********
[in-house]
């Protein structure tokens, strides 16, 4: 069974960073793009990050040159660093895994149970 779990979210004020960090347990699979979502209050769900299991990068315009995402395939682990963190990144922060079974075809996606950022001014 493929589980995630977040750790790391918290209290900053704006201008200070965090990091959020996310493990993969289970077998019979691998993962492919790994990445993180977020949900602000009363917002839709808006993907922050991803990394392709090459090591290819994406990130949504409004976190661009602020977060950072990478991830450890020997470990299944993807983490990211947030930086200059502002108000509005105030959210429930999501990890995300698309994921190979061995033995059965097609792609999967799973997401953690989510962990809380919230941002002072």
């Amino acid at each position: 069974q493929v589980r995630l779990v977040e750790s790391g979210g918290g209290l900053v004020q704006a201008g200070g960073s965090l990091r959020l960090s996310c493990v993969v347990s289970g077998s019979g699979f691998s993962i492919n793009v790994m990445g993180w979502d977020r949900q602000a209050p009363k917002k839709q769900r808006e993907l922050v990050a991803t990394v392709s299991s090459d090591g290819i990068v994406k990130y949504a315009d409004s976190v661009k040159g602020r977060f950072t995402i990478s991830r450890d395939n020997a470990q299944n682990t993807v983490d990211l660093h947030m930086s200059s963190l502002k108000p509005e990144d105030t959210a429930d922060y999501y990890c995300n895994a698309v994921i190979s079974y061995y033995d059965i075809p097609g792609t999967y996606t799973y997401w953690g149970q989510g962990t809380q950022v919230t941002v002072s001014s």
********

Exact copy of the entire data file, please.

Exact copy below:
[in-house]
């Protein structure tokens, strides 16, 4: 069974960073793009990050040159660093895994149970 779990979210004020960090347990699979979502209050769900299991990068315009995402395939682990963190990144922060079974075809996606950022001014 493929589980995630977040750790790391918290209290900053704006201008200070965090990091959020996310493990993969289970077998019979691998993962492919790994990445993180977020949900602000009363917002839709808006993907922050991803990394392709090459090591290819994406990130949504409004976190661009602020977060950072990478991830450890020997470990299944993807983490990211947030930086200059502002108000509005105030959210429930999501990890995300698309994921190979061995033995059965097609792609999967799973997401953690989510962990809380919230941002002072």
């Amino acid at each position: 069974q493929v589980r995630l779990v977040e750790s790391g979210g918290g209290l900053v004020q704006a201008g200070g960073s965090l990091r959020l960090s996310c493990v993969v347990s289970g077998s019979g699979f691998s993962i492919n793009v790994m990445g993180w979502d977020r949900q602000a209050p009363k917002k839709q769900r808006e993907l922050v990050a991803t990394v392709s299991s090459d090591g290819i990068v994406k990130y949504a315009d409004s976190v661009k040159g602020r977060f950072t995402i990478s991830r450890d395939n020997a470990q299944n682990t993807v983490d990211l660093h947030m930086s200059s963190l502002k108000p509005e990144d105030t959210a429930d922060y999501y990890c995300n895994a698309v994921i190979s079974y061995y033995d059965i075809p097609g792609t999967y996606t799973y997401w953690g149970q989510g962990t809380q950022v919230t941002v002072s001014s």